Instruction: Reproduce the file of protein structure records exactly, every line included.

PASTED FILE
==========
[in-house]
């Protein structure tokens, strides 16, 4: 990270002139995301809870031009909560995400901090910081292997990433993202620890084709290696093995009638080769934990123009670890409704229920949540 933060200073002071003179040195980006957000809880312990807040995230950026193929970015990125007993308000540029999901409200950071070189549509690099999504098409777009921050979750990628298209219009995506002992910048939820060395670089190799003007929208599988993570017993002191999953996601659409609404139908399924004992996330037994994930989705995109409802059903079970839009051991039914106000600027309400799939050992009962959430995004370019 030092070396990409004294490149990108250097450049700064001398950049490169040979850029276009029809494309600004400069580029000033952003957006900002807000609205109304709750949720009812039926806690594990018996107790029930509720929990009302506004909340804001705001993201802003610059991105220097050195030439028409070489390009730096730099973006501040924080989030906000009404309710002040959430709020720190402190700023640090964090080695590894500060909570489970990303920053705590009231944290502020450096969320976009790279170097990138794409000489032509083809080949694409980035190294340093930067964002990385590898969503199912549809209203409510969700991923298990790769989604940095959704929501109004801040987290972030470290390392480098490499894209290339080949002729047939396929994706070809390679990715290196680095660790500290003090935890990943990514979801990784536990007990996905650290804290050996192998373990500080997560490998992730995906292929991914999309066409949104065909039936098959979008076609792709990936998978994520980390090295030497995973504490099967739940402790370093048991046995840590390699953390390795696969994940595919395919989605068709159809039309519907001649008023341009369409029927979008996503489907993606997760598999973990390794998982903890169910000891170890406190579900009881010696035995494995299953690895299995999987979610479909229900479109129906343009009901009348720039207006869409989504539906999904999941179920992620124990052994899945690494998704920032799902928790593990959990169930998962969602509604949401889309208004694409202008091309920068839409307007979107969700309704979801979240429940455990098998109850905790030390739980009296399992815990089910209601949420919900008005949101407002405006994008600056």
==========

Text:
[in-house]
């Protein structure tokens, strides 16, 4: 990270002139995301809870031009909560995400901090910081292997990433993202620890084709290696093995009638080769934990123009670890409704229920949540 933060200073002071003179040195980006957000809880312990807040995230950026193929970015990125007993308000540029999901409200950071070189549509690099999504098409777009921050979750990628298209219009995506002992910048939820060395670089190799003007929208599988993570017993002191999953996601659409609404139908399924004992996330037994994930989705995109409802059903079970839009051991039914106000600027309400799939050992009962959430995004370019 030092070396990409004294490149990108250097450049700064001398950049490169040979850029276009029809494309600004400069580029000033952003957006900002807000609205109304709750949720009812039926806690594990018996107790029930509720929990009302506004909340804001705001993201802003610059991105220097050195030439028409070489390009730096730099973006501040924080989030906000009404309710002040959430709020720190402190700023640090964090080695590894500060909570489970990303920053705590009231944290502020450096969320976009790279170097990138794409000489032509083809080949694409980035190294340093930067964002990385590898969503199912549809209203409510969700991923298990790769989604940095959704929501109004801040987290972030470290390392480098490499894209290339080949002729047939396929994706070809390679990715290196680095660790500290003090935890990943990514979801990784536990007990996905650290804290050996192998373990500080997560490998992730995906292929991914999309066409949104065909039936098959979008076609792709990936998978994520980390090295030497995973504490099967739940402790370093048991046995840590390699953390390795696969994940595919395919989605068709159809039309519907001649008023341009369409029927979008996503489907993606997760598999973990390794998982903890169910000891170890406190579900009881010696035995494995299953690895299995999987979610479909229900479109129906343009009901009348720039207006869409989504539906999904999941179920992620124990052994899945690494998704920032799902928790593990959990169930998962969602509604949401889309208004694409202008091309920068839409307007979107969700309704979801979240429940455990098998109850905790030390739980009296399992815990089910209601949420919900008005949101407002405006994008600056």